My background is in mathematics. One thing about math that I find simultaneously fascinating and confusing is that there are an insane number of conceptual connections between different ideas. Fully understanding connections takes months or years of study.

An example is the logit function — on one hand it’s very simple, but on the other hand it’s related to dozens of other concepts that at first glance are unrelated, in particular logistic regression prediction.

The easy part. If p is a number between 0 and 1 then:

logit(p) = ln( p / 1-p )

Because p / 1-p is the odds of something, the logit function is also called log-odds.

For example, suppose p = 0.6 then logit(p) = ln( 0.6 / 0.4 ) = ln(1.5) = 0.4055 where 1.5 is the odds.

Now logistic regression is more complicated. Suppose you want to predict something that can take one of two values, such as ‘democrat’ or ‘republican’, based on features such as age (x1) and income (x2).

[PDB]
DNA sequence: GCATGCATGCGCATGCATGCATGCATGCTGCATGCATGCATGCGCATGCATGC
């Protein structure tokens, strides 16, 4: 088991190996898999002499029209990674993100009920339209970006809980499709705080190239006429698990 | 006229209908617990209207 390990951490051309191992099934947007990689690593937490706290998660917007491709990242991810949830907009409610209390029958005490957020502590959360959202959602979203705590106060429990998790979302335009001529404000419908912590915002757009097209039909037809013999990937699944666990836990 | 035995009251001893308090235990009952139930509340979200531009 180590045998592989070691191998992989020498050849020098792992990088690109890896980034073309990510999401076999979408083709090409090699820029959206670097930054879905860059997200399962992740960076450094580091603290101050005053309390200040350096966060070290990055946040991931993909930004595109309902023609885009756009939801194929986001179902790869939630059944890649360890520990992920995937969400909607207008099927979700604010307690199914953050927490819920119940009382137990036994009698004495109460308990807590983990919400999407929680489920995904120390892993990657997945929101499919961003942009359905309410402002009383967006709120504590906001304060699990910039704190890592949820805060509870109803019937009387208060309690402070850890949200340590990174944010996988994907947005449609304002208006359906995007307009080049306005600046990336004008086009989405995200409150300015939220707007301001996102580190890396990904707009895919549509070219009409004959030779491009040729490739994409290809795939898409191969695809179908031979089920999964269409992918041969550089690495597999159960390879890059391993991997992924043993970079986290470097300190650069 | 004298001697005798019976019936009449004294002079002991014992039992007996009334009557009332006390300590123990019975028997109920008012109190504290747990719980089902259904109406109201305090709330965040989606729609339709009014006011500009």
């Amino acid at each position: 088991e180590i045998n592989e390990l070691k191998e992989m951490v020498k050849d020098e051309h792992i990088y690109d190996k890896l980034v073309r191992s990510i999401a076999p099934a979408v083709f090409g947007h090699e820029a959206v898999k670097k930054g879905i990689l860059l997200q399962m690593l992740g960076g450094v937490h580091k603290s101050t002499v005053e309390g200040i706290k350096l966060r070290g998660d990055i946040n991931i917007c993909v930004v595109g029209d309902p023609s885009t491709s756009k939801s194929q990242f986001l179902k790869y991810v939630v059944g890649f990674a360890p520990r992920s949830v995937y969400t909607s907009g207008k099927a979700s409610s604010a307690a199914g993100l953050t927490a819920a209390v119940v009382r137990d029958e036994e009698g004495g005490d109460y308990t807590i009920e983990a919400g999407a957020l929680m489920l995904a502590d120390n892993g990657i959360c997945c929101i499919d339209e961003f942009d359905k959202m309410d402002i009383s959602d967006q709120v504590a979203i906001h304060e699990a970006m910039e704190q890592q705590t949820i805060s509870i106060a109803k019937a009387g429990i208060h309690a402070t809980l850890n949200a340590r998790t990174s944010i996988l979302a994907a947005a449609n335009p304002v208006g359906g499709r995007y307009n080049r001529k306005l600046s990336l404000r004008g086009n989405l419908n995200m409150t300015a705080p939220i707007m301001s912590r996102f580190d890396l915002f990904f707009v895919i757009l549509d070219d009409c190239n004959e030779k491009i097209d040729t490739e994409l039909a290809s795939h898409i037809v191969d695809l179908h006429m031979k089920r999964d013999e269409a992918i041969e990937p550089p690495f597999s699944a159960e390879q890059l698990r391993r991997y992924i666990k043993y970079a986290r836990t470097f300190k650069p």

The logistic function is logistic(x1, x2) = 1 / ( 1 + e^z ) where z = b0 + (b1)(x1) + (b2)(x2). The constants b0, b1, b2 must be determined using training data that has known input and output values.

Anyway, as it turns out the logit and logistic functions are mathematical inverses of each other: logit(logistic(z)) = z and logistic(logit(z)) = z.

This conceptual connection between the logit and logistic functions means that logistic regression prediction can be performed directly, using the logistic function, or indirectly, using the logit function. The R language uses the indirect approach, which for me, is more difficult to understand.